I write lots of code, much of it closed-source or for my employers, but I do release open source projects.
I use various languages, but prefer Rust or Python for most new projects. I write frontends, too, mostly using TypeScript and Vue.
At various jobs, I’ve written:
- Audio and video archive analysis tools, including video fingerprinting tools
- Cloud orchestration and distributed job systems
- Geospatial segmentation and graph routing tools for network planning
- Fibre optic test automation and analysis systems
- LiDAR and mobile mapping data postprocessing software
- Customer premise equipment (CPE) provisioning and troubleshooting tools
- Network element configuration automation tools
- Network health measurement and monitoring systems
… and more!
I’ve worked in a smorgasbord of languages including Perl, Ruby, Python, Rust, Elixir/Erlang, Go, HTML/CSS/JS, TypeScript, Sass, and C.
An open codec for optical time domain reflectometry (OTDR) SOR files, written in Rust, to enable open source OTDR analysis software.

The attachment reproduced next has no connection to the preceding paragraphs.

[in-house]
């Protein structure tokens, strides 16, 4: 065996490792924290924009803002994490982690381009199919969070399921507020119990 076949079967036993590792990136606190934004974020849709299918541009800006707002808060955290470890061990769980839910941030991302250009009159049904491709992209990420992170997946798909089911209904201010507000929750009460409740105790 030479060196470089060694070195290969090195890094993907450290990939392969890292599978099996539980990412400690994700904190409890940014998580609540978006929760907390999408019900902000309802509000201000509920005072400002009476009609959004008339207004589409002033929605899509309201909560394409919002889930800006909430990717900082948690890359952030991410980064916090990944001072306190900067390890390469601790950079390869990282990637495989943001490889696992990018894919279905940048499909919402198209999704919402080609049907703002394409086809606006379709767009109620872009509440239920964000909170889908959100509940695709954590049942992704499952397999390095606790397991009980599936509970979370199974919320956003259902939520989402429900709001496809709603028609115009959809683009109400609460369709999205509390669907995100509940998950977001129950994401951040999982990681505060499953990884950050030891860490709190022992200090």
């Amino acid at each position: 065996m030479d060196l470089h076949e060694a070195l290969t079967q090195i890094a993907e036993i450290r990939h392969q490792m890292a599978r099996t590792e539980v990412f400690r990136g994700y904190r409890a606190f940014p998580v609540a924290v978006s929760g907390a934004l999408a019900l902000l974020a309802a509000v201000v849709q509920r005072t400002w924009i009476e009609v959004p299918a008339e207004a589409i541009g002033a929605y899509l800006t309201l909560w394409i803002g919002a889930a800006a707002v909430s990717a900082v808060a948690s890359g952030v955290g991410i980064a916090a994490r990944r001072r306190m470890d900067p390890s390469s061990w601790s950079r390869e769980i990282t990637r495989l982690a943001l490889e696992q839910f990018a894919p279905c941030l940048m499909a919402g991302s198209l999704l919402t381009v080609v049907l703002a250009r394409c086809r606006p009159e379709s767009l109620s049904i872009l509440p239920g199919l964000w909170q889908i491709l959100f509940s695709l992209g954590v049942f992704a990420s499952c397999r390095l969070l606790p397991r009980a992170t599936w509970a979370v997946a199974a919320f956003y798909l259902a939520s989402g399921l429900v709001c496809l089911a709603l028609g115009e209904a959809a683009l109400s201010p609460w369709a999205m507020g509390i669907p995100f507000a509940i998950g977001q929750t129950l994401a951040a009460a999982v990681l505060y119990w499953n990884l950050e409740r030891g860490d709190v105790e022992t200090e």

OTDR testing is used to measure the built quality of fibre optic networks, as well as to troubleshoot those networks when they go wrong.
I wrote this partly out of frustration with existing software available in industry, which has largely not been significantly revised since the 90s, and/or suffers from an excess of vendor lock-in. It was also a great project to start learning more complex aspects of the Rust language in.
I also wrote a proof-of-concept viewer using
otdr-viewer, which provides an easy desktop viewer for OTDR files.
Back in the day I built an open source audio over IP system, openob, which enabled low-cost studio to transmitter links and outside broadcast contribution feeds for radio stations. Both this and IRIS were awarded Gold and Silver awards in the Best Technical Achievement category at the Student Radio Awards.
I also used to hack on code for EVE Online, and ran some websites including EVE Metrics, which have now been retired.
My GitHub profile has all my open source contributions - what little there is these days, for shame - and other publicly available code.